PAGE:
I don't want to know if a critic judges my work to be 'good' or 'bad'. What I want to know (and I don't mean, you must tell me, only that I would find it interesting to hear...) is whether it touches you or not. Does some part of your imagination respond to the corner of a painting, does something in your belly move as you read a poem? There's nothing I can do to make something touch you. I can't meet the right people, go to the right places, learn what's in and what's out, or learn a particular way of talking. I can only share my explorations with you, for you to do with as you will.
Here are some of the things that did mean something to me:
...the twenty-nine year old horn player working in a restaurant to put herself through training to be a teacher, who said, 'this is the best art I've ever seen' and was prepared to pay out for an original watercolour
....the two kids watching me making abstract figures in the sand, saying 'but wot is it? wot is it?', then running up and down the space shouting 'it's weird, it's weird!'. Then when I started shaking the paper their imaginations getting the better of them... 'look, there's a fox, oh, it's a squirrel, now it's a bird...'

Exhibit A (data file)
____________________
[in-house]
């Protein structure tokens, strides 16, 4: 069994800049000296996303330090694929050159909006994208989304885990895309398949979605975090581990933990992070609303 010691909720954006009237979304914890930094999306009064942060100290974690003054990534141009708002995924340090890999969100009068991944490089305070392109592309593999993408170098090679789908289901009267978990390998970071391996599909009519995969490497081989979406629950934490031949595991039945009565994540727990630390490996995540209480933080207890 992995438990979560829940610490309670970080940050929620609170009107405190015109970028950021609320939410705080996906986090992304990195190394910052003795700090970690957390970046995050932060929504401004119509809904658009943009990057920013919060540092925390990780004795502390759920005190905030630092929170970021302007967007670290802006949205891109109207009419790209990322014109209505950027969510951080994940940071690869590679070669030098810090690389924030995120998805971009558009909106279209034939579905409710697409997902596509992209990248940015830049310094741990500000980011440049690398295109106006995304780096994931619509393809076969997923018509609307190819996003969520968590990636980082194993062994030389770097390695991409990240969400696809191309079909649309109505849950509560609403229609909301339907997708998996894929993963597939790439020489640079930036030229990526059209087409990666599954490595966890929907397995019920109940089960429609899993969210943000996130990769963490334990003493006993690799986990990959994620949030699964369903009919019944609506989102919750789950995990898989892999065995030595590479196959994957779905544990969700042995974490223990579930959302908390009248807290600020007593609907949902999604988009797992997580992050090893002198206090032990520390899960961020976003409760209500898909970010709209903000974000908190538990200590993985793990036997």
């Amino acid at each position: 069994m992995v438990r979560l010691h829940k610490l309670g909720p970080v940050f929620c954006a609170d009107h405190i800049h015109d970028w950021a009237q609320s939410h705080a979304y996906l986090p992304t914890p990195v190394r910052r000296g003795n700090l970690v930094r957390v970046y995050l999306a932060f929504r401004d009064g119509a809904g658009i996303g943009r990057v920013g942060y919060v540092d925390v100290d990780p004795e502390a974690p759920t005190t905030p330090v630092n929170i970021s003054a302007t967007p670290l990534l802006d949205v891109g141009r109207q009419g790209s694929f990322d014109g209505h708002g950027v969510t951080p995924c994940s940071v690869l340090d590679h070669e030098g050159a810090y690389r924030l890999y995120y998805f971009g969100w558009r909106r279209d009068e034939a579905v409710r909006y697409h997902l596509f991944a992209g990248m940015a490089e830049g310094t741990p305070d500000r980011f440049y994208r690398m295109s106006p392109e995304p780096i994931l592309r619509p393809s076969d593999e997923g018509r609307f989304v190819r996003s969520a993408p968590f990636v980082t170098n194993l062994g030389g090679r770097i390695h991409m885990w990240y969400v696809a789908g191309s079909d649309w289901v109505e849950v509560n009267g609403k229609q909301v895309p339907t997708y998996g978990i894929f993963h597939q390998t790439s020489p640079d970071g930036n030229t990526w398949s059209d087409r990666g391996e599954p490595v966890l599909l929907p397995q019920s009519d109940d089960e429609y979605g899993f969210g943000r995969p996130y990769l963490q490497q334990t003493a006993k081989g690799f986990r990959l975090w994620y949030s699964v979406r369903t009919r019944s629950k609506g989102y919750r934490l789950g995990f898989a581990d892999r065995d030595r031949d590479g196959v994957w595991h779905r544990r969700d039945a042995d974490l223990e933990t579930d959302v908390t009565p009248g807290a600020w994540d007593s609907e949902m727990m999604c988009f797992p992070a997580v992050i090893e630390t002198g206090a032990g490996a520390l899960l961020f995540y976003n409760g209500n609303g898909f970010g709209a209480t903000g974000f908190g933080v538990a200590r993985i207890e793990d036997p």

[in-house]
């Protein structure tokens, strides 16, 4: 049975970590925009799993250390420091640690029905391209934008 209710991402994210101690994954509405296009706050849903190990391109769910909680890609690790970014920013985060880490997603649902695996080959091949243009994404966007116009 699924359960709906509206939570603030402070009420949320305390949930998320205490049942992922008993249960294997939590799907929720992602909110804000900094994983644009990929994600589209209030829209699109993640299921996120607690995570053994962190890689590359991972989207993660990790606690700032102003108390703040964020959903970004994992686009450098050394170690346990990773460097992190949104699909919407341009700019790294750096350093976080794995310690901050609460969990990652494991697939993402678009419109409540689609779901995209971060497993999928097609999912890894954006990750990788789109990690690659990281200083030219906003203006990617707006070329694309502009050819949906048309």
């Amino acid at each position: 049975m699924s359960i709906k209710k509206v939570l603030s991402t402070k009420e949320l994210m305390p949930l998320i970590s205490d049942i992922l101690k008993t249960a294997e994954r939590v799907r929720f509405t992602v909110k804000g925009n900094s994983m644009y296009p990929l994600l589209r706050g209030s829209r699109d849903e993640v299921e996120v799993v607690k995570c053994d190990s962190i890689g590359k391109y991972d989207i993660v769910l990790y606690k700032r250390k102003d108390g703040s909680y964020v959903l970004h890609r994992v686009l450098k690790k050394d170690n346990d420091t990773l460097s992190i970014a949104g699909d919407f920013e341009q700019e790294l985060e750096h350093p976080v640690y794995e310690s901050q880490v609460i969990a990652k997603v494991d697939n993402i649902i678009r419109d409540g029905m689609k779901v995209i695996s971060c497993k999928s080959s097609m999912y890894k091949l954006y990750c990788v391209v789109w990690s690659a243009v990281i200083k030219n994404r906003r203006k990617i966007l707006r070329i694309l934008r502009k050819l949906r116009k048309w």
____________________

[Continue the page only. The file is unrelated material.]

...the fifteen-year-old daughter of the AA man who fixed my car who's preparing a portfolio for art college playing with the sand, then wanting to know where she could get some
...watching five kids all painting into sand at the same time
...the realisation that people were interested enough in moving sand to want to film and photograph it on their cameras
...so many friends and family turning up to try out the experience I had made for them
...someone telling me that after listening to the music, watching the sand, and listening to the poetry, they felt how they would normally feel after a good yoga class
...seeing the faces of two old friends I hadn't seen for many decades
....the generosity of the friends who bought pictures, and the care and deliberation that went on as they were making up their minds
...the unfailing good humour and generosity of the poet, turning up day after day, to perform an astonishing piece